In view of the decision of the Court, Mr Djokovic left Australia. The media frequently suggested that Mr Djokovic had been deported but, so far as is known, that was not the case. A person is only deported once a deportation order has been signed by the Minister. Deportation orders are routinely not issued when a person decides to voluntarily leave the country. Given the events that occurred, undoubtedly Mr Djokovic simply decided to voluntarily leave the country.


The events that occurred caused considerable consternation in many respects. It caused consternation politically, both domestically and internationally, it caused consternation within the tennis community, it caused consternation between pro- vaccination groups and anti-vaccination groups and otherwise detracted from one of the world’s major sporting events. This paper does not seek to attribute blame to any individuals or any organisations. It appears that, upon reflection, a number of interested stakeholders could and should have attended to matters in a more effective way, and which would have avoided the events that occurred.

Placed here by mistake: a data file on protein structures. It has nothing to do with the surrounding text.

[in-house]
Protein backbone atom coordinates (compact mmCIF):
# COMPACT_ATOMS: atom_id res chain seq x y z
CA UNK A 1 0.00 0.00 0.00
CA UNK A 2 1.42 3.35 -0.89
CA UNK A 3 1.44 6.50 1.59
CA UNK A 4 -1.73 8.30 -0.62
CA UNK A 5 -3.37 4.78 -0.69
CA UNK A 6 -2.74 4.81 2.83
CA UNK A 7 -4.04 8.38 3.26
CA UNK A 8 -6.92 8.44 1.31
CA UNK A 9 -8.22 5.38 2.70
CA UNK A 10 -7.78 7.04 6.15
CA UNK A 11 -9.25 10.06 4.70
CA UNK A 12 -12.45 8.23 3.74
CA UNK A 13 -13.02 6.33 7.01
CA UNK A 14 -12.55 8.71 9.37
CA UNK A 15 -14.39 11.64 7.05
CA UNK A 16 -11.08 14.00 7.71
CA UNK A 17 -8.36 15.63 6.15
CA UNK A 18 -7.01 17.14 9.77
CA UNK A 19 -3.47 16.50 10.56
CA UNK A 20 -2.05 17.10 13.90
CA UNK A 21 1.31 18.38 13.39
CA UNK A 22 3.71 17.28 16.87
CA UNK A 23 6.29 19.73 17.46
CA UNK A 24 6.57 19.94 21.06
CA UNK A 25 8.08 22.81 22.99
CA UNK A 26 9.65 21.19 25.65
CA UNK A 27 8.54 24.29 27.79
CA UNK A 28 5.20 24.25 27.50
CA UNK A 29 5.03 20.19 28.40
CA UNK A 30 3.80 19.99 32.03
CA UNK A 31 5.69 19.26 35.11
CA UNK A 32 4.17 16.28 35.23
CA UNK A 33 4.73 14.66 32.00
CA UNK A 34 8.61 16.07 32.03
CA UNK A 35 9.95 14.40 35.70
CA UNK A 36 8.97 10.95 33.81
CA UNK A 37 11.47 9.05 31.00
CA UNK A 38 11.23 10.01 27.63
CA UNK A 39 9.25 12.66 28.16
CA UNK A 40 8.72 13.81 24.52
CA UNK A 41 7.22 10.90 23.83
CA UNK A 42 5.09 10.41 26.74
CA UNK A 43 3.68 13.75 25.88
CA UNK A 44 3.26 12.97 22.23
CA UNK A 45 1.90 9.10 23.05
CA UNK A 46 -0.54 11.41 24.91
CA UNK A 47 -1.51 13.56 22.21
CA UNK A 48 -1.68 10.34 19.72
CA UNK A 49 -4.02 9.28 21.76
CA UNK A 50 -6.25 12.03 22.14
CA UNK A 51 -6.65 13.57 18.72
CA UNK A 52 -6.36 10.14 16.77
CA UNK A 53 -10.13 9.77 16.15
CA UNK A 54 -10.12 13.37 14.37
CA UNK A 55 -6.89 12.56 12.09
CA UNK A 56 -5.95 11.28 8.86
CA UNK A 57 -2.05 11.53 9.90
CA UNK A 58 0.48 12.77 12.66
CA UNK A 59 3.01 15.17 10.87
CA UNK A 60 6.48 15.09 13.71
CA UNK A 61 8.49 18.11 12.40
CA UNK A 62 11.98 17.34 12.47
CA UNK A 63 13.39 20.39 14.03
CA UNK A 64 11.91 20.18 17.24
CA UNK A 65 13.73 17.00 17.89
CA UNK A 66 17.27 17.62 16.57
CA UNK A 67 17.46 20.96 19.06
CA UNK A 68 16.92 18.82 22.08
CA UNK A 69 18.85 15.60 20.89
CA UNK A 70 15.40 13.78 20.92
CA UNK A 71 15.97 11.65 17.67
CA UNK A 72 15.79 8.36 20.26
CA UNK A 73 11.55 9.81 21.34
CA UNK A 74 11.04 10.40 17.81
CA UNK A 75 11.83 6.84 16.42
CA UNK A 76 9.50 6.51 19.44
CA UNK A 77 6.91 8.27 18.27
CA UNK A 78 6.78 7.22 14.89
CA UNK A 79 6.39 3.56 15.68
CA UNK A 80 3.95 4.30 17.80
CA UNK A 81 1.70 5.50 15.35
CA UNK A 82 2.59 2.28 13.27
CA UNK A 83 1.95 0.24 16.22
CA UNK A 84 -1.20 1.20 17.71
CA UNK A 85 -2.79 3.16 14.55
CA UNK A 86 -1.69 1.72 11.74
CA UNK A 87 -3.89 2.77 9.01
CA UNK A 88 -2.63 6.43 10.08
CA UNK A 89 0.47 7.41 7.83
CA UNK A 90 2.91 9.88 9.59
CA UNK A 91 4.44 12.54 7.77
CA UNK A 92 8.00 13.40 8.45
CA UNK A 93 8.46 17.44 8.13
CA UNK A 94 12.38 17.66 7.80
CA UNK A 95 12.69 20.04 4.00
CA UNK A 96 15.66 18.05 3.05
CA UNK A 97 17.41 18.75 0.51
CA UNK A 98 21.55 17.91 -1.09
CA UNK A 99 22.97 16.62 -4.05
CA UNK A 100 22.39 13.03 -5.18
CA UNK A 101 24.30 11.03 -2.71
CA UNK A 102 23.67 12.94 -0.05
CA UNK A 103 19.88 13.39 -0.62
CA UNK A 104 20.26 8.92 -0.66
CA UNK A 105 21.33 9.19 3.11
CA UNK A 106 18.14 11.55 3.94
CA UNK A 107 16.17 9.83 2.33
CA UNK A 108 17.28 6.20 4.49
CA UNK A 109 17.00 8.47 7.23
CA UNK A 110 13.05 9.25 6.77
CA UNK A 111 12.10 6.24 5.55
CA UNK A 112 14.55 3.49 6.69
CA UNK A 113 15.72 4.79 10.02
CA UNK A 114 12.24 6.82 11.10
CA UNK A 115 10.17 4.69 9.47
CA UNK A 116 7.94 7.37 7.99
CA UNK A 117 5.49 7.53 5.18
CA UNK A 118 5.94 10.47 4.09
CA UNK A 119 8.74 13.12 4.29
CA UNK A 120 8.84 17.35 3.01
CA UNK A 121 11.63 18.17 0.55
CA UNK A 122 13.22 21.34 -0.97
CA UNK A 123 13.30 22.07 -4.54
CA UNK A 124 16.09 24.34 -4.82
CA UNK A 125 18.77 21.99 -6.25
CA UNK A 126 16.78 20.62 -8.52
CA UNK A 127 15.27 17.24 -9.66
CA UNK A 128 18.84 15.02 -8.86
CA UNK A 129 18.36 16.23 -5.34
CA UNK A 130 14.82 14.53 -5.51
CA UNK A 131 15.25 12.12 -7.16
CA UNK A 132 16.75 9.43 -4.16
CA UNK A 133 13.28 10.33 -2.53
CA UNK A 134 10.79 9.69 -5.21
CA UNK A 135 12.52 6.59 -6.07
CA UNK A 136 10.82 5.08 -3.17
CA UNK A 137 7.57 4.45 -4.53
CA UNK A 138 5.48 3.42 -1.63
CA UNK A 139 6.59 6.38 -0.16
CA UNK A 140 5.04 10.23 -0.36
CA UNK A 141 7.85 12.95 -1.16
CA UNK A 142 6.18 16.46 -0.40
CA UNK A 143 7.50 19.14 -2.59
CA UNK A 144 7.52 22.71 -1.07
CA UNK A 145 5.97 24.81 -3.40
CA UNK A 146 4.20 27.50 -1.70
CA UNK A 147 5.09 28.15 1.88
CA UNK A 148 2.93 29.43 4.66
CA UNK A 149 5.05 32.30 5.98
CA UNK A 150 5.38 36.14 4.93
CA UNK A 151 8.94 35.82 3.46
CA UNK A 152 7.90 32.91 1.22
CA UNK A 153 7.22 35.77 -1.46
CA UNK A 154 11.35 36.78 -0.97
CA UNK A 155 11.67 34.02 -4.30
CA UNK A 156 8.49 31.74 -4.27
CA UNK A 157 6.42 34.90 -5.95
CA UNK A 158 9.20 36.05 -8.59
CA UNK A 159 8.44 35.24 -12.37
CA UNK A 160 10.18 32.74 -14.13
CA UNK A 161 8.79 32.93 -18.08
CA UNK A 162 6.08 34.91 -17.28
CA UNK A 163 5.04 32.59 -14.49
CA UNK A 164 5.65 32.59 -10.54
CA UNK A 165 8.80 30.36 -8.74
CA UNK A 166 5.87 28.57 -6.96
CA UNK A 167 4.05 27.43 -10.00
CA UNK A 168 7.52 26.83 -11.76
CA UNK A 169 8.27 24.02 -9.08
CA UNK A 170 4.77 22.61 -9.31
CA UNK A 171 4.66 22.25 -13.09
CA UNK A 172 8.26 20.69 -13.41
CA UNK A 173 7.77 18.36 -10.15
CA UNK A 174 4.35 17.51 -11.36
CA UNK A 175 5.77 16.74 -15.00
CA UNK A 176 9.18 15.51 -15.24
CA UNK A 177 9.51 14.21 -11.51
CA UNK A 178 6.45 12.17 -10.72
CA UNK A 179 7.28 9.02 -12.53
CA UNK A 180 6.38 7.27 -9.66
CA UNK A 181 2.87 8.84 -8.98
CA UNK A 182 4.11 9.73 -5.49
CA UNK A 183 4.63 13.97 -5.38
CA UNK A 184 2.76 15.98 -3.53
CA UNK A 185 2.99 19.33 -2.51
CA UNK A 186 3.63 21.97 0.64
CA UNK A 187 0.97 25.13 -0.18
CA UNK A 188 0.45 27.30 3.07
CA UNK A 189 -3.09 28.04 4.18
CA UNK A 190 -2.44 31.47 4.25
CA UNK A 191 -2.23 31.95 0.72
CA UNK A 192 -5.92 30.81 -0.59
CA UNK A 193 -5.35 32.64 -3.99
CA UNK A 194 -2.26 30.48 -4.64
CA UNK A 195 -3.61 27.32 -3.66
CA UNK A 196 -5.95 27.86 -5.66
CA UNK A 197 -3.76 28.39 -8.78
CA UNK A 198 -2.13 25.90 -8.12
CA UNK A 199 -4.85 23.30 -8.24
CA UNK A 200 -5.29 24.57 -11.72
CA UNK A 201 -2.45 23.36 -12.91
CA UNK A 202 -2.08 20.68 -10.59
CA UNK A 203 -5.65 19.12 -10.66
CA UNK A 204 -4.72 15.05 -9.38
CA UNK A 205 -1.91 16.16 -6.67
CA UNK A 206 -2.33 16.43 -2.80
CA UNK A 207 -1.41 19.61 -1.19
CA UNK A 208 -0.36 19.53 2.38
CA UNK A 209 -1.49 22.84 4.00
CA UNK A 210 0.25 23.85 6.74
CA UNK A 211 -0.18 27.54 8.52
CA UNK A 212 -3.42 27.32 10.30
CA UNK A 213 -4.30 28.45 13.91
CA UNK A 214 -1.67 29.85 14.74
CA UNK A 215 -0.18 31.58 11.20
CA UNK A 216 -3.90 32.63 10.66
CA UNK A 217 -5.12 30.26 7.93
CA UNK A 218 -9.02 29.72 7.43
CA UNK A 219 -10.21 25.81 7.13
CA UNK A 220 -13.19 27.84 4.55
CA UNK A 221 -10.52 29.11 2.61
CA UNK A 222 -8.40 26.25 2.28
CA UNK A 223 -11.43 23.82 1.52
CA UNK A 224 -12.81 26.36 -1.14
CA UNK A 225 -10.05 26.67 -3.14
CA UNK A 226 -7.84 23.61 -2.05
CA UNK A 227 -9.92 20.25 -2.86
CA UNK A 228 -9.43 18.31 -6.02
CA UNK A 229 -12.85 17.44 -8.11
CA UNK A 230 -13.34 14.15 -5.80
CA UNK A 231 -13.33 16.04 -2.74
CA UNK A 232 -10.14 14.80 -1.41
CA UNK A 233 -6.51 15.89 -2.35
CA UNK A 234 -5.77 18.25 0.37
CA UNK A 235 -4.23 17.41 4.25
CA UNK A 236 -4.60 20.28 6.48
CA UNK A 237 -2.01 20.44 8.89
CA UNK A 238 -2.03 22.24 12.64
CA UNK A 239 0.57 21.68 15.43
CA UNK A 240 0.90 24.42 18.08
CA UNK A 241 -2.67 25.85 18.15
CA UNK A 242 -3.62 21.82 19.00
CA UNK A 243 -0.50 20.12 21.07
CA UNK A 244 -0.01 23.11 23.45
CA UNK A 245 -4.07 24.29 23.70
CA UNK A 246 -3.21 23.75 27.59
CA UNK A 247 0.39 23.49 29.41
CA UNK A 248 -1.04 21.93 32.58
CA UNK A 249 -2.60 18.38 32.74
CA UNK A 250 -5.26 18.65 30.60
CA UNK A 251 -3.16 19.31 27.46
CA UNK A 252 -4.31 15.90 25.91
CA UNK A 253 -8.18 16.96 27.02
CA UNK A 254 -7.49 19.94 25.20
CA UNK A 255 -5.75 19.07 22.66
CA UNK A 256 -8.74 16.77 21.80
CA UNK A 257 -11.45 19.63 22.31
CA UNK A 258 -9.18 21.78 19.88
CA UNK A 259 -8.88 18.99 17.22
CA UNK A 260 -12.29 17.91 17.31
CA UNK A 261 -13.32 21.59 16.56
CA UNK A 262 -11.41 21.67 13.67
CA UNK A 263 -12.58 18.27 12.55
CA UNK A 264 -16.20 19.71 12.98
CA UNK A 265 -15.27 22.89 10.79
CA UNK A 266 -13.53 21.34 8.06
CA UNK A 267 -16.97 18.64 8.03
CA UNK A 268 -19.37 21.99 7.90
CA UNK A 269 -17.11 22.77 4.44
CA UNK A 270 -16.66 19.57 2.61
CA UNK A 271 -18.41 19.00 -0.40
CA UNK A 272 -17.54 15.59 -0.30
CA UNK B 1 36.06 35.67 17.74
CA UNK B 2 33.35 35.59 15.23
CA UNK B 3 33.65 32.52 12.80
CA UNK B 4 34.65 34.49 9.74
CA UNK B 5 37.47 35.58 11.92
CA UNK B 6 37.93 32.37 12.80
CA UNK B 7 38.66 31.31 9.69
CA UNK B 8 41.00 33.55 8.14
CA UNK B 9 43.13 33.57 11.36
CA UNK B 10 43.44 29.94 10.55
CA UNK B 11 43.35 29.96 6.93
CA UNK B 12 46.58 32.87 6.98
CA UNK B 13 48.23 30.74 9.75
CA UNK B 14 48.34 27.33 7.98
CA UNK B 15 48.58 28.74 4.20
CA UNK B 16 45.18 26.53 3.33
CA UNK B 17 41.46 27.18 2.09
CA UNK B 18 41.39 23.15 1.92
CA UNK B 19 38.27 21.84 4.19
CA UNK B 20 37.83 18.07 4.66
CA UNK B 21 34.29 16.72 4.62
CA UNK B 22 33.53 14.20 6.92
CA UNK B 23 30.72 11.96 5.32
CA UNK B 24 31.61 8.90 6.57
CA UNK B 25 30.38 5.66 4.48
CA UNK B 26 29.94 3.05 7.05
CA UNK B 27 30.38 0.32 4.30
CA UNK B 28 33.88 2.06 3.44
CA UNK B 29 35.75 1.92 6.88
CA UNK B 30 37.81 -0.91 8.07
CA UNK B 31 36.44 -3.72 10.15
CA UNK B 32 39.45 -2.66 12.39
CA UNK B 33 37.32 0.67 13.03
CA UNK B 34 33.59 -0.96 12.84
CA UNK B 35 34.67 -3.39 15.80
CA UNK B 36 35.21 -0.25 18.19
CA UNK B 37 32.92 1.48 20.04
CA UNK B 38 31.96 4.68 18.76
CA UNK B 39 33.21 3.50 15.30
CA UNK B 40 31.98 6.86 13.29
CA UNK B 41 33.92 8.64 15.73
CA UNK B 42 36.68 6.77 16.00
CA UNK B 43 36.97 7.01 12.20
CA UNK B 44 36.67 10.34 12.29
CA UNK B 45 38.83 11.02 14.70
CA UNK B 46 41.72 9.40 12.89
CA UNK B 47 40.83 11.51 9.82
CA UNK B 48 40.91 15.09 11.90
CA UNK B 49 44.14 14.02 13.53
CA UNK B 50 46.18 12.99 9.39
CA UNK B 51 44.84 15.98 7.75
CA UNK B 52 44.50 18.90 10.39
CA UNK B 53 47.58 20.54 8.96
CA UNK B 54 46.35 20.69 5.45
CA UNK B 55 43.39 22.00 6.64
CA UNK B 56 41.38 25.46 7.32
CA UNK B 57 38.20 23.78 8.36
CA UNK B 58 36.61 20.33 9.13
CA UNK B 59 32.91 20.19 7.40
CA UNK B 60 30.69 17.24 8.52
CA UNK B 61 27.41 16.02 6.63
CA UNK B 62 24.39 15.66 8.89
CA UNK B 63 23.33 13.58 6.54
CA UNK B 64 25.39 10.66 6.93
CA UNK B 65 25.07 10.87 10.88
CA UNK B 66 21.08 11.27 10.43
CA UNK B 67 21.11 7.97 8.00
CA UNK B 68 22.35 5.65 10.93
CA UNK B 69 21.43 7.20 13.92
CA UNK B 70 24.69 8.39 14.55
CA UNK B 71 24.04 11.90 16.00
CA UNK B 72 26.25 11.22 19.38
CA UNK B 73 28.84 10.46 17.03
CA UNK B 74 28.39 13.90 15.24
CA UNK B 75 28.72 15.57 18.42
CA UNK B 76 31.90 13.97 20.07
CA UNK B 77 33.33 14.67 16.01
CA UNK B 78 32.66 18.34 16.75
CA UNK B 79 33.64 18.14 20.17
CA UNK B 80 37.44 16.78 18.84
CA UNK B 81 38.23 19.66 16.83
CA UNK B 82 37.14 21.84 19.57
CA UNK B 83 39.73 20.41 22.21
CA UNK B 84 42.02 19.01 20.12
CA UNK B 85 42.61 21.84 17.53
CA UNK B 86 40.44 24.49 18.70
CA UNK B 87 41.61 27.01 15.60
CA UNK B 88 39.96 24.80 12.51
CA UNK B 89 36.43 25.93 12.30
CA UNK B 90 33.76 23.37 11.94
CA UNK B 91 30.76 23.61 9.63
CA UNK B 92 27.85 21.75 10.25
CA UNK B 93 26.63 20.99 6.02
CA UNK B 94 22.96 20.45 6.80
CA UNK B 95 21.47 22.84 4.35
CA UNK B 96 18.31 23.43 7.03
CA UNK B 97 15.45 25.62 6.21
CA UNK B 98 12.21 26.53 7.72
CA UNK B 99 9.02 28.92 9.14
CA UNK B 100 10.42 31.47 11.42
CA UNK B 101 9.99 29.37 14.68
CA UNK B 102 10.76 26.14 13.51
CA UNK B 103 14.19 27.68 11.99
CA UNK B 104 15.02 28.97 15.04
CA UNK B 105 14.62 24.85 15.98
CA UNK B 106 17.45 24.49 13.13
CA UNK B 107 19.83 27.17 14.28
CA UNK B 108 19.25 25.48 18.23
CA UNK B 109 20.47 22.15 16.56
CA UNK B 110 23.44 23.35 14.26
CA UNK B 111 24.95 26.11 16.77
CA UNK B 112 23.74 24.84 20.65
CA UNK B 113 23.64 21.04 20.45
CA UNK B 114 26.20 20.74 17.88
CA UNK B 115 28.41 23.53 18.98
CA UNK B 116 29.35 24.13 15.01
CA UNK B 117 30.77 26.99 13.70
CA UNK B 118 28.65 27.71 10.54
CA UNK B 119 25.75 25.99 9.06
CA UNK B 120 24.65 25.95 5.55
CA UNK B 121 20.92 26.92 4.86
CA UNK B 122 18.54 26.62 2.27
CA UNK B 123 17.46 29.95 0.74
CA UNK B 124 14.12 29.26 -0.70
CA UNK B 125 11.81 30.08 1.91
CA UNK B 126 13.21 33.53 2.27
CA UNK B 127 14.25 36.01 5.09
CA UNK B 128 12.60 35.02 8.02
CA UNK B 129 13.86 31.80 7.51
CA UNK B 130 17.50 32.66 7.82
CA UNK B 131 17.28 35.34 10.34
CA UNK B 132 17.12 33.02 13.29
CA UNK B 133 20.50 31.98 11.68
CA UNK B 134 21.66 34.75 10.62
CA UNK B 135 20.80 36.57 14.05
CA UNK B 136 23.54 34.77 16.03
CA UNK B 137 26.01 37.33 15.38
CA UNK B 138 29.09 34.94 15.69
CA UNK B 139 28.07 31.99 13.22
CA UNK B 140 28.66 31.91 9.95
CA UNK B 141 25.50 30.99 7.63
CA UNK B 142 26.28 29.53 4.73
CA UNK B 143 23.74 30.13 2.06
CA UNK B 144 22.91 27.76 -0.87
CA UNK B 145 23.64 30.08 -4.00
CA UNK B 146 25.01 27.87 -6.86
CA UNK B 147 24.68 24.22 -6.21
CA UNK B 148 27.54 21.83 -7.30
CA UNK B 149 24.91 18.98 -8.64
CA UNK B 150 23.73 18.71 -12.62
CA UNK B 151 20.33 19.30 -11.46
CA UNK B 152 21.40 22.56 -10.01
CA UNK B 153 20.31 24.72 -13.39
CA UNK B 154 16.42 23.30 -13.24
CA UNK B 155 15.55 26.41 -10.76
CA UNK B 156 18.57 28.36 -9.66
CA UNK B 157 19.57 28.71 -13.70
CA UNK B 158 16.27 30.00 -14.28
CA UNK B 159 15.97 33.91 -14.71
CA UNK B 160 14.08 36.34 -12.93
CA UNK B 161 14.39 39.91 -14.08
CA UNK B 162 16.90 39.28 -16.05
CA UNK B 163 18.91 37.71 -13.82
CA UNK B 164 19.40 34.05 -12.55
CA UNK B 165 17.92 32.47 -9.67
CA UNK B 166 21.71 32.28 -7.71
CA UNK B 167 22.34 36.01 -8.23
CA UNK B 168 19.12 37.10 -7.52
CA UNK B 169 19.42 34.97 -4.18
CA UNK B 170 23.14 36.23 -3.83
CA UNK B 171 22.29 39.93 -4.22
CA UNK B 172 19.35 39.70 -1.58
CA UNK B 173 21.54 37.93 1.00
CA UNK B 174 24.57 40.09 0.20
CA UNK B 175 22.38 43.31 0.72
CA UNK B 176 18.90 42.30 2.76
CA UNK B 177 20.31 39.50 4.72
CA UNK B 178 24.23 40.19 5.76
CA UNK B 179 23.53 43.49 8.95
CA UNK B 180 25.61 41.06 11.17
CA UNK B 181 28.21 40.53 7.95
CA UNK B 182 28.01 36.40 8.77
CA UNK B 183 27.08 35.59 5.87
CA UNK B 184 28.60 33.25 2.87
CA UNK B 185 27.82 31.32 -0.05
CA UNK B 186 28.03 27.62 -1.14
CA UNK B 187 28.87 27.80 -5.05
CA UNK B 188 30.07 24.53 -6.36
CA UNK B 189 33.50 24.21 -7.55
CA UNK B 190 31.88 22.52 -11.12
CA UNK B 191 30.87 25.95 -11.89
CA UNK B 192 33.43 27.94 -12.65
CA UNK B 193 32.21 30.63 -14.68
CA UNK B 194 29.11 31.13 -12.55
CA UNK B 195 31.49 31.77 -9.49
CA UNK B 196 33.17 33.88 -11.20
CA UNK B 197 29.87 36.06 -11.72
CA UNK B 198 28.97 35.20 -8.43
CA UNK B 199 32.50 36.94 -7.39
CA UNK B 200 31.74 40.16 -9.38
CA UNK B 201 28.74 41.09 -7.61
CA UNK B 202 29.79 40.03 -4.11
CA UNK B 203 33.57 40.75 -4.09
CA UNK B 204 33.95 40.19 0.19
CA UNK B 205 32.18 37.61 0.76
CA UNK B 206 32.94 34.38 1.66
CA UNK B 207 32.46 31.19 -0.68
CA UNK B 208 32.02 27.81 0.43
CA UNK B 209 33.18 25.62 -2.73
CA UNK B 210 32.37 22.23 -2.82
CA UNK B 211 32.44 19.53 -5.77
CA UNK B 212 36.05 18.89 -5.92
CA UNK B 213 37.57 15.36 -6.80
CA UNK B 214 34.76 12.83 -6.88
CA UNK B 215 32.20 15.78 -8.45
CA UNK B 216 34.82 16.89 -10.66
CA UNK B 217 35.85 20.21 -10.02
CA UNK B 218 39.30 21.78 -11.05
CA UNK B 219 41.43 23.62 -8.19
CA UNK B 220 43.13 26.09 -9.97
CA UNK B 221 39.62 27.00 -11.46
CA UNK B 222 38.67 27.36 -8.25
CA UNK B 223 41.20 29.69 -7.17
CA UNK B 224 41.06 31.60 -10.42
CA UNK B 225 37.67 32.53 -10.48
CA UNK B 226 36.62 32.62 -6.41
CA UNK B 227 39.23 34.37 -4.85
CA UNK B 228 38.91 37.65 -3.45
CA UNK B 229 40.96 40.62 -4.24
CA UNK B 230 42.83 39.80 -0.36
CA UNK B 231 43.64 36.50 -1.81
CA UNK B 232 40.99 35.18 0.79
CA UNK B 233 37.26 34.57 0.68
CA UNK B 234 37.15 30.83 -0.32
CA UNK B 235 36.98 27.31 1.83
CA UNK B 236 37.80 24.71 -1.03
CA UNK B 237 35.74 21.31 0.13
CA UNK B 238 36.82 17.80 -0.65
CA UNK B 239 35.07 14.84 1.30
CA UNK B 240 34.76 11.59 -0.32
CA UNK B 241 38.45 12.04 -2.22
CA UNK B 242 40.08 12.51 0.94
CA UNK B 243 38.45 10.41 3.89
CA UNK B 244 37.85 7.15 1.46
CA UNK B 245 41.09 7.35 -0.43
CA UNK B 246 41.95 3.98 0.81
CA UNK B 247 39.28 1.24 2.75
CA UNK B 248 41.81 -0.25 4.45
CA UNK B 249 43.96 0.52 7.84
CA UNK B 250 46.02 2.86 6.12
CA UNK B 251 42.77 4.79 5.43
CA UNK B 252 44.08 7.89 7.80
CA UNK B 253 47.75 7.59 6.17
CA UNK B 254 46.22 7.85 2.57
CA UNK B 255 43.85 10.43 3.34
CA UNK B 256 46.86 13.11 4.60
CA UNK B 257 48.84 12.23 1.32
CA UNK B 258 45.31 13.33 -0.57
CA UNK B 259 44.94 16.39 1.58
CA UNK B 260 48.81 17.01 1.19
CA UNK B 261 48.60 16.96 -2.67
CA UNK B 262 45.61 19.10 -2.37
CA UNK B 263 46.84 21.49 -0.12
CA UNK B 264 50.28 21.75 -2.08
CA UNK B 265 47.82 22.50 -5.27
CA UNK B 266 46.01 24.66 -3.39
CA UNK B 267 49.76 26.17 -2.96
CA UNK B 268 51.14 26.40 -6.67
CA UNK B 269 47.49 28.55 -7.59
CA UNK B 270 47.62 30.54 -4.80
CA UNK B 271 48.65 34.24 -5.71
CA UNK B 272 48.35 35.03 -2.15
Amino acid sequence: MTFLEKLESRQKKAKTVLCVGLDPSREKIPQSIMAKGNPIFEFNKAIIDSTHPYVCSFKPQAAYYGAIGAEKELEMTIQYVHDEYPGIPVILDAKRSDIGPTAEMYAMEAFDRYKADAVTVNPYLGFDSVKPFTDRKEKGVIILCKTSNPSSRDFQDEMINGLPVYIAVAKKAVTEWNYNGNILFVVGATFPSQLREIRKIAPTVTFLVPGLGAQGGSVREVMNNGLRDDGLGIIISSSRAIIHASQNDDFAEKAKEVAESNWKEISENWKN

Copies of the two judgments may be found at:

This paper has been prepared by Barrie Goldsmith, Special Counsel, and Josh Miller, Law Clerk, of Rostron Carlyle Rojas Lawyers, with offices in Adelaide, Brisbane, Melbourne, Perth and Sydney.